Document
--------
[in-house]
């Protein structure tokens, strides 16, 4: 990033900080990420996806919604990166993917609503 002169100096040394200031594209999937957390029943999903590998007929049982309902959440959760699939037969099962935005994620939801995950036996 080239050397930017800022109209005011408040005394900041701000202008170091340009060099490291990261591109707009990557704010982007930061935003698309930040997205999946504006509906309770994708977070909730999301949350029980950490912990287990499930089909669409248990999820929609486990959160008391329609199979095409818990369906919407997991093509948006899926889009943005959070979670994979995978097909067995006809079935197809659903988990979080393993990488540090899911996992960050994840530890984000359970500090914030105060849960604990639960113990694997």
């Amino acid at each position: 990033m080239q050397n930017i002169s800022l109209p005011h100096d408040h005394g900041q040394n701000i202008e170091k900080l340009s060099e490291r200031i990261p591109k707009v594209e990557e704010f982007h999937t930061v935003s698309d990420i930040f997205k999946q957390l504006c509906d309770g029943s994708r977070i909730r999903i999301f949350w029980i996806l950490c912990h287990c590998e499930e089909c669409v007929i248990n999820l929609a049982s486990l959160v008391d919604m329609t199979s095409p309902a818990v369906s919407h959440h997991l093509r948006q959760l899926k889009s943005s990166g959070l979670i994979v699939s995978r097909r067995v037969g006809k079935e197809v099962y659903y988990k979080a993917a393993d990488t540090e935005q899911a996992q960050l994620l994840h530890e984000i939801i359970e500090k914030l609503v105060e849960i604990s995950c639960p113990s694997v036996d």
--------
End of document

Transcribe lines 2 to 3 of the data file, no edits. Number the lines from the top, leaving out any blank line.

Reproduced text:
């Protein structure tokens, strides 16, 4: 990033900080990420996806919604990166993917609503 002169100096040394200031594209999937957390029943999903590998007929049982309902959440959760699939037969099962935005994620939801995950036996 080239050397930017800022109209005011408040005394900041701000202008170091340009060099490291990261591109707009990557704010982007930061935003698309930040997205999946504006509906309770994708977070909730999301949350029980950490912990287990499930089909669409248990999820929609486990959160008391329609199979095409818990369906919407997991093509948006899926889009943005959070979670994979995978097909067995006809079935197809659903988990979080393993990488540090899911996992960050994840530890984000359970500090914030105060849960604990639960113990694997």
């Amino acid at each position: 990033m080239q050397n930017i002169s800022l109209p005011h100096d408040h005394g900041q040394n701000i202008e170091k900080l340009s060099e490291r200031i990261p591109k707009v594209e990557e704010f982007h999937t930061v935003s698309d990420i930040f997205k999946q957390l504006c509906d309770g029943s994708r977070i909730r999903i999301f949350w029980i996806l950490c912990h287990c590998e499930e089909c669409v007929i248990n999820l929609a049982s486990l959160v008391d919604m329609t199979s095409p309902a818990v369906s919407h959440h997991l093509r948006q959760l899926k889009s943005s990166g959070l979670i994979v699939s995978r097909r067995v037969g006809k079935e197809v099962y659903y988990k979080a993917a393993d990488t540090e935005q899911a996992q960050l994620l994840h530890e984000i939801i359970e500090k914030l609503v105060e849960i604990s995950c639960p113990s694997v036996d």